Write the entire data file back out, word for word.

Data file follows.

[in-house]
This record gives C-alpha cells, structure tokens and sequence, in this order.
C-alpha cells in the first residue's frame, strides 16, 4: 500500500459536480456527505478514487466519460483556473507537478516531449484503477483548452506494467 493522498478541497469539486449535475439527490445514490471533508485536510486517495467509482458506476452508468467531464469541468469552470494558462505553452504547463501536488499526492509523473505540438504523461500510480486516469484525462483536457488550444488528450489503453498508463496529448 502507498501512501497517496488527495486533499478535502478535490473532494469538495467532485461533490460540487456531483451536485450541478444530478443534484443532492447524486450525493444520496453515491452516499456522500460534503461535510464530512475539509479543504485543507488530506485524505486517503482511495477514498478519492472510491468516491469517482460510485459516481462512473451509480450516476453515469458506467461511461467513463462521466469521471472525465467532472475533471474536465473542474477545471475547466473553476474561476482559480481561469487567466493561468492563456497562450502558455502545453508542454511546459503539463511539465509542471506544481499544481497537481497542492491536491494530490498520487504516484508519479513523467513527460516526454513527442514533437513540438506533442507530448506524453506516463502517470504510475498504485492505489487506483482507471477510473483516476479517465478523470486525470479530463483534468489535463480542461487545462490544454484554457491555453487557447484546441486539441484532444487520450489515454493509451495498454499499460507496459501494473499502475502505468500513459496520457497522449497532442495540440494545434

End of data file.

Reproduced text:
[in-house]
This record gives C-alpha cells, structure tokens and sequence, in this order.
C-alpha cells in the first residue's frame, strides 16, 4: 500500500459536480456527505478514487466519460483556473507537478516531449484503477483548452506494467 493522498478541497469539486449535475439527490445514490471533508485536510486517495467509482458506476452508468467531464469541468469552470494558462505553452504547463501536488499526492509523473505540438504523461500510480486516469484525462483536457488550444488528450489503453498508463496529448 502507498501512501497517496488527495486533499478535502478535490473532494469538495467532485461533490460540487456531483451536485450541478444530478443534484443532492447524486450525493444520496453515491452516499456522500460534503461535510464530512475539509479543504485543507488530506485524505486517503482511495477514498478519492472510491468516491469517482460510485459516481462512473451509480450516476453515469458506467461511461467513463462521466469521471472525465467532472475533471474536465473542474477545471475547466473553476474561476482559480481561469487567466493561468492563456497562450502558455502545453508542454511546459503539463511539465509542471506544481499544481497537481497542492491536491494530490498520487504516484508519479513523467513527460516526454513527442514533437513540438506533442507530448506524453506516463502517470504510475498504485492505489487506483482507471477510473483516476479517465478523470486525470479530463483534468489535463480542461487545462490544454484554457491555453487557447484546441486539441484532444487520450489515454493509451495498454499499460507496459501494473499502475502505468500513459496520457497522449497532442495540440494545434